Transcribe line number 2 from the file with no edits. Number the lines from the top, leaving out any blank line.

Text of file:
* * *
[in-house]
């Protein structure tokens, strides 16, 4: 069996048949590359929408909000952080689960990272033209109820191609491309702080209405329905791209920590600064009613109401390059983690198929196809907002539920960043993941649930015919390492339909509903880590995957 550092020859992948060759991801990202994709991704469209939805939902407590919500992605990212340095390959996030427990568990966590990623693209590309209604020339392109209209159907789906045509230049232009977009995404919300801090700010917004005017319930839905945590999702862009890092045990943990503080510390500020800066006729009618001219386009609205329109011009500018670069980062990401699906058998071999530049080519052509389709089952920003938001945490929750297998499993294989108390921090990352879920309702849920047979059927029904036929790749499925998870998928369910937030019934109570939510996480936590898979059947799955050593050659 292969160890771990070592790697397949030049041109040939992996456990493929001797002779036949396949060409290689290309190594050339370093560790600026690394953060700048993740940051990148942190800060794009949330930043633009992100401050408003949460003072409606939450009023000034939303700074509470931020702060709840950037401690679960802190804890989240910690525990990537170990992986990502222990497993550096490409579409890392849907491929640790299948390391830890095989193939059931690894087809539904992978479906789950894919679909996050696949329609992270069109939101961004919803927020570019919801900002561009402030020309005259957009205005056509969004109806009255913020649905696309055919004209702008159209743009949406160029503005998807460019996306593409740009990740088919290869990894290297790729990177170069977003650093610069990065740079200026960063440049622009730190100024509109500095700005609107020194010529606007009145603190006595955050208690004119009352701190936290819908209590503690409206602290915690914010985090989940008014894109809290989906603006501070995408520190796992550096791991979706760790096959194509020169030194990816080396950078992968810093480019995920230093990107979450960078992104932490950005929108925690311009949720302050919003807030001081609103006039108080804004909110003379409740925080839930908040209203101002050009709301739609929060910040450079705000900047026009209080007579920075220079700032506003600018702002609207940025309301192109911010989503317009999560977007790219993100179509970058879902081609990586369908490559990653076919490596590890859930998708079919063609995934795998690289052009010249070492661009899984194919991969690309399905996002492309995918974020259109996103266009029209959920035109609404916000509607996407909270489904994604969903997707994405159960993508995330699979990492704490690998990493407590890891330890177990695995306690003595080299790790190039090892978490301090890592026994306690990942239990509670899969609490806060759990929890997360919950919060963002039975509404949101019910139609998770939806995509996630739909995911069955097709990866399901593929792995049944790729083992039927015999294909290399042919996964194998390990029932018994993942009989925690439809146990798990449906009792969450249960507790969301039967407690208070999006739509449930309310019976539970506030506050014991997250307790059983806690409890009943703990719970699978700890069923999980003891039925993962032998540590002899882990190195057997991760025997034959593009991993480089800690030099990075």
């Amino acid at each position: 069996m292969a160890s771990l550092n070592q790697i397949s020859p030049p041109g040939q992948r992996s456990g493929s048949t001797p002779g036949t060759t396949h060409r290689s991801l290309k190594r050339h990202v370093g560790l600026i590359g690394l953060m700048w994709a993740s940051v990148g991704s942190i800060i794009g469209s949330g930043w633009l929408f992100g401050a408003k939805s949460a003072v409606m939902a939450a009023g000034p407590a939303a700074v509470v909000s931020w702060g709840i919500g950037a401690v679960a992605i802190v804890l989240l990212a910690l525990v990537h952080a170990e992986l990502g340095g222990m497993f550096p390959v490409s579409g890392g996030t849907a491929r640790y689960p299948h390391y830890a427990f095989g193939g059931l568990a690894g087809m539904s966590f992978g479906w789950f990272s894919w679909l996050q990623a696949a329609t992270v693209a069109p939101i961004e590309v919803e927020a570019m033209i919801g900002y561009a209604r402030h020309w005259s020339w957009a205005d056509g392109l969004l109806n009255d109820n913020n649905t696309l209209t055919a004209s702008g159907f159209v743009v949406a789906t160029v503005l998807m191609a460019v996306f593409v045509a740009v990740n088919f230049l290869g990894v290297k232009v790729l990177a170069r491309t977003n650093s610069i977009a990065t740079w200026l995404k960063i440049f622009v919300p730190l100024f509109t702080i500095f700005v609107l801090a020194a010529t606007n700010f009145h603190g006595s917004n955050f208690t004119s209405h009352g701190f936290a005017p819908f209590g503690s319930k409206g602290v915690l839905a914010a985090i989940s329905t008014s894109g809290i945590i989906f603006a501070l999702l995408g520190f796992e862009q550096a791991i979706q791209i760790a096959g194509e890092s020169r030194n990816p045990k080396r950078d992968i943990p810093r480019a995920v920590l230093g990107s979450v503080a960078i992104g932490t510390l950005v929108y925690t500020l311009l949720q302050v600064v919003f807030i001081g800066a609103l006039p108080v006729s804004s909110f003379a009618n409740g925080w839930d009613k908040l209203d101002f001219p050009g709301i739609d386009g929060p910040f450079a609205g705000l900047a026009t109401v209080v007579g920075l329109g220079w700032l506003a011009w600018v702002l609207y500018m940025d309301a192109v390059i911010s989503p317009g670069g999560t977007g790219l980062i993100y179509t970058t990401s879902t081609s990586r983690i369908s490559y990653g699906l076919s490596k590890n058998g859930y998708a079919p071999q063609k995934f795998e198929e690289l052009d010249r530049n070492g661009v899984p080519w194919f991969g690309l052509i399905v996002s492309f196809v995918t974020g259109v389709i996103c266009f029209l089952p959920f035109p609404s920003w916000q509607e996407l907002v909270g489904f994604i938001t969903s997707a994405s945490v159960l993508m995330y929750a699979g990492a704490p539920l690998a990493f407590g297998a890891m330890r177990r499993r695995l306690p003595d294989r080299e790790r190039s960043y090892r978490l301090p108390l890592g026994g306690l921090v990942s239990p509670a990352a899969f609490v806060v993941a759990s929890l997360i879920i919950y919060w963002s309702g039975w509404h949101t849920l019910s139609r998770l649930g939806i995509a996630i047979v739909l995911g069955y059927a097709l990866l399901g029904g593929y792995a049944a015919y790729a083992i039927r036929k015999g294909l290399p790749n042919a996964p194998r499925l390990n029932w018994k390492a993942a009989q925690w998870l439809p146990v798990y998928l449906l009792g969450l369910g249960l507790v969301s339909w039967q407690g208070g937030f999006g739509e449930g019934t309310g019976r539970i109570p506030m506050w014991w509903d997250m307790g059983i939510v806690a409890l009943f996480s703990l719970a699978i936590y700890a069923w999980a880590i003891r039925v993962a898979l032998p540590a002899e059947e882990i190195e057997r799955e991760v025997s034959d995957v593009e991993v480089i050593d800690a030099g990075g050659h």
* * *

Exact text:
């Protein structure tokens, strides 16, 4: 069996048949590359929408909000952080689960990272033209109820191609491309702080209405329905791209920590600064009613109401390059983690198929196809907002539920960043993941649930015919390492339909509903880590995957 550092020859992948060759991801990202994709991704469209939805939902407590919500992605990212340095390959996030427990568990966590990623693209590309209604020339392109209209159907789906045509230049232009977009995404919300801090700010917004005017319930839905945590999702862009890092045990943990503080510390500020800066006729009618001219386009609205329109011009500018670069980062990401699906058998071999530049080519052509389709089952920003938001945490929750297998499993294989108390921090990352879920309702849920047979059927029904036929790749499925998870998928369910937030019934109570939510996480936590898979059947799955050593050659 292969160890771990070592790697397949030049041109040939992996456990493929001797002779036949396949060409290689290309190594050339370093560790600026690394953060700048993740940051990148942190800060794009949330930043633009992100401050408003949460003072409606939450009023000034939303700074509470931020702060709840950037401690679960802190804890989240910690525990990537170990992986990502222990497993550096490409579409890392849907491929640790299948390391830890095989193939059931690894087809539904992978479906789950894919679909996050696949329609992270069109939101961004919803927020570019919801900002561009402030020309005259957009205005056509969004109806009255913020649905696309055919004209702008159209743009949406160029503005998807460019996306593409740009990740088919290869990894290297790729990177170069977003650093610069990065740079200026960063440049622009730190100024509109500095700005609107020194010529606007009145603190006595955050208690004119009352701190936290819908209590503690409206602290915690914010985090989940008014894109809290989906603006501070995408520190796992550096791991979706760790096959194509020169030194990816080396950078992968810093480019995920230093990107979450960078992104932490950005929108925690311009949720302050919003807030001081609103006039108080804004909110003379409740925080839930908040209203101002050009709301739609929060910040450079705000900047026009209080007579920075220079700032506003600018702002609207940025309301192109911010989503317009999560977007790219993100179509970058879902081609990586369908490559990653076919490596590890859930998708079919063609995934795998690289052009010249070492661009899984194919991969690309399905996002492309995918974020259109996103266009029209959920035109609404916000509607996407909270489904994604969903997707994405159960993508995330699979990492704490690998990493407590890891330890177990695995306690003595080299790790190039090892978490301090890592026994306690990942239990509670899969609490806060759990929890997360919950919060963002039975509404949101019910139609998770939806995509996630739909995911069955097709990866399901593929792995049944790729083992039927015999294909290399042919996964194998390990029932018994993942009989925690439809146990798990449906009792969450249960507790969301039967407690208070999006739509449930309310019976539970506030506050014991997250307790059983806690409890009943703990719970699978700890069923999980003891039925993962032998540590002899882990190195057997991760025997034959593009991993480089800690030099990075």